Article Bookmarked
Bookmark Removed

When You Should Quit Your Job Without Having Another One Lined Up


Jul. 9, 2017 Harvard Business Review

People hate to resign without another job lined up. Not just because employers prefer to hire people who are working, but also because it feels like failure. It seems as if you “couldn’t take it.” But there are times when it is very important to just let go.

Here’s a personal example: My boyfriend had never water skied in his life. My father challenged him to try in the ocean off Cape Cod. My boy friend sat in the water, skis in front of him as my father gunned the engine of his ridiculously underpowered fishing boat. My boyfriend’s feet went out from under him. He was smiling and holding onto the handle, but his feet were out behind him and his head was under water. I jumped up and down screaming, “Let go! Let go!” If he hadn’t let go, my boyfriend might have drowned, and we would never have gotten married and lived happily ever after.

It can be true of jobs, too. If you don’t let go, you can easily destroy your career. There are two times when you should consider resigning even if you don’t have another job line up:

  • When you believe something illegal or unethical is going on at work and you are concerned it will reflect badly on you
  • When your current job is negatively affecting your health and your life outside of work

Before you quit, however, you need to put together a plan that includes when and how you are going to resign, whom you are going to use as references, and, most importantly, what you are going to say about why you are resigning. Here are a couple of examples:

Beth (not her real name) started a company with two business school friends. When she learned a few years later that her partners might be cheating their clients, she realized it was time to extricate herself from the firm, even though she would probably lose not just her job but also her investment in the company. Staying with the company was not an option when something even more valuable was at stake — her reputation.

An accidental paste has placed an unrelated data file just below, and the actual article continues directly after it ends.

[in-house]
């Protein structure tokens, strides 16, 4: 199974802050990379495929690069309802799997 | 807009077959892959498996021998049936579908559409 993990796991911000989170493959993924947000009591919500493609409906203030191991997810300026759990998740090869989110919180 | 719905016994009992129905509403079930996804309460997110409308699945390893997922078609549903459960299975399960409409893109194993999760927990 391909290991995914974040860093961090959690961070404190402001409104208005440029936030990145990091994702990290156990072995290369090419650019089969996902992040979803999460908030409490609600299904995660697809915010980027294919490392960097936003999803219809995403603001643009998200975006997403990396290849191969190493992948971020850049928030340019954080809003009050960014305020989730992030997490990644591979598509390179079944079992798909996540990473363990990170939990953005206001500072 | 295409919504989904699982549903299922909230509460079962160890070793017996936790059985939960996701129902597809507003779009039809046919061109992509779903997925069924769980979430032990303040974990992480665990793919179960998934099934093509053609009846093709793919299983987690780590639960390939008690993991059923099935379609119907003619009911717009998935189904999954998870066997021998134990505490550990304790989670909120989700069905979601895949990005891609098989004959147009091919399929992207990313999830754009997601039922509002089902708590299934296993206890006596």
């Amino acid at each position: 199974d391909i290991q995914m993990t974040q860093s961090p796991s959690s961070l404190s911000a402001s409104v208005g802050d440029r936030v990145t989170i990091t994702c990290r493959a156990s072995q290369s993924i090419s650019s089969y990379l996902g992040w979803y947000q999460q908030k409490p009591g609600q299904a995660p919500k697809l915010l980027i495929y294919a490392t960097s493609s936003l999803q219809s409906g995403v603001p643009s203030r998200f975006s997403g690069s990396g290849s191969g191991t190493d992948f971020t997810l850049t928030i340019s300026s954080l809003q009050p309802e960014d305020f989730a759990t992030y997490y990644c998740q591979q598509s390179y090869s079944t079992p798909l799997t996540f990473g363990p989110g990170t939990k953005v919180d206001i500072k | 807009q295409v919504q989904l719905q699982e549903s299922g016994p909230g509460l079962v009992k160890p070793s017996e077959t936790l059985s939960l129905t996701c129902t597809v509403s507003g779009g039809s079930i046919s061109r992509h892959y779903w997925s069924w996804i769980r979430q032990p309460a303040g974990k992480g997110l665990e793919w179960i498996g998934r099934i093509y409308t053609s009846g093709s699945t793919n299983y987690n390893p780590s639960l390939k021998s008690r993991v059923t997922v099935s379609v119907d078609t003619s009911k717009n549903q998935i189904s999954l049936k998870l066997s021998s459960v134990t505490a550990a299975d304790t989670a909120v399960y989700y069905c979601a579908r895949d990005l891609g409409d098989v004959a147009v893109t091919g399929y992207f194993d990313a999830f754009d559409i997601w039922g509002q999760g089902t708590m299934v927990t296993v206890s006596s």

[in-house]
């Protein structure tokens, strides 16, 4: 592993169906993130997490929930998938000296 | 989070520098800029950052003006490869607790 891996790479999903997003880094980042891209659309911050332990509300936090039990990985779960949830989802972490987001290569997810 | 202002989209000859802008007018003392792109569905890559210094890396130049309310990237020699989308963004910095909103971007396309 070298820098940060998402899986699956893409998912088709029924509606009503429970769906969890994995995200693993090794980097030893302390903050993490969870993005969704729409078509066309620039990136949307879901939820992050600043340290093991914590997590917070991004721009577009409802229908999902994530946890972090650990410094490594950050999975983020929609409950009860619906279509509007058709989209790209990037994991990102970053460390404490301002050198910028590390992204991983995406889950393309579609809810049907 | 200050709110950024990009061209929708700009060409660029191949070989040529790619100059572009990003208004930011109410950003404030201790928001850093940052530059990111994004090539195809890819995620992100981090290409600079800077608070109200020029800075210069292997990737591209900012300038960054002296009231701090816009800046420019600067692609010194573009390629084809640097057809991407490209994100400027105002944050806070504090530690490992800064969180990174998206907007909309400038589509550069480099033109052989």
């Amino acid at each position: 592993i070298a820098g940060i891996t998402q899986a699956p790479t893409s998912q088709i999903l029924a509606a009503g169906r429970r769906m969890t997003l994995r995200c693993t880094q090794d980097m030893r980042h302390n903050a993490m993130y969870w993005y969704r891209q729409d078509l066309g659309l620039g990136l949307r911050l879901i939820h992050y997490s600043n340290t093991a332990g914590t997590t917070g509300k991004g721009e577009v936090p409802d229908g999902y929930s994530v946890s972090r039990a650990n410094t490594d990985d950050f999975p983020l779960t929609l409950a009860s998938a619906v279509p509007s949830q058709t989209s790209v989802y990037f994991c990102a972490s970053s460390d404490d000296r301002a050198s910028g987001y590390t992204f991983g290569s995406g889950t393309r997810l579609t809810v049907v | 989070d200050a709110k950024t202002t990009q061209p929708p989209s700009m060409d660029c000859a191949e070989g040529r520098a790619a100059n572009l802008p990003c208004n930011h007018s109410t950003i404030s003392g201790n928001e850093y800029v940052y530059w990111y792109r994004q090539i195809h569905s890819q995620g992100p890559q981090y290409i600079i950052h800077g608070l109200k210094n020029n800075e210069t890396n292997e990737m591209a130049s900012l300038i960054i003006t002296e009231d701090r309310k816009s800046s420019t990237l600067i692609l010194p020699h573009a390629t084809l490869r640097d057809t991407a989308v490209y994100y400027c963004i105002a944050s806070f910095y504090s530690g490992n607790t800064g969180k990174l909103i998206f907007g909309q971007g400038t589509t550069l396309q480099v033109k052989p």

She put a good plan in place. She hired an attorney to help her understand her obligations, set a date to resign, wrote a resignation letter which included a careful reason for resigning. It said, “It has been very exciting working with you both in this startup. I wouldn’t have traded it for the world. But now I know more about myself. I just can’t be comfortable with the lack of structure and organization…”

Beth then secured her references: a past employer, a current client, and a current colleague, all of whom would substantiate her reason for leaving. She didn’t share her suspicions about her partners with any of her references because her suspicions had not been proven. She got out with her reputation intact and found another job within four months.

Read More on Harvard Business Review

Gene Upshaw Player Assistance Trust Fund

Apply Today

All Resources

Tell Me More

The Power of a "We"

Choosing the right pronoun can be the ultimate power move.

Read More

Why Success Makes No Sense Until You Embrace Your Failures

Embracing your failures doesn't mean promoting mediocrity: it is the key to achieving sustained success.

Read More

How to Get Your Big Ideas Noticed By the Right People

Choose your champion and do your homework.

Read More

How to demonstrate 'past experience' on your resume

Tips from the best in the business

Read More

Study links sleep breathing disorders to severe COVID-19 outcomes

If you have a sleep disorder, you may want to be extra careful this winter.

Read More

The Guilt of Living with Chronic Pain

Questioning the legitimacy of a person’s pain induces guilt and worsens pain.

Read More

Are Debt Collectors Allowed to Text Me?

There are new rules for debt collectors as of November 30th.

Read More

Ways to Manage Your Everyday Stress

Watch what you eat, how often you move and how you're incorporating mindfulness.

Read More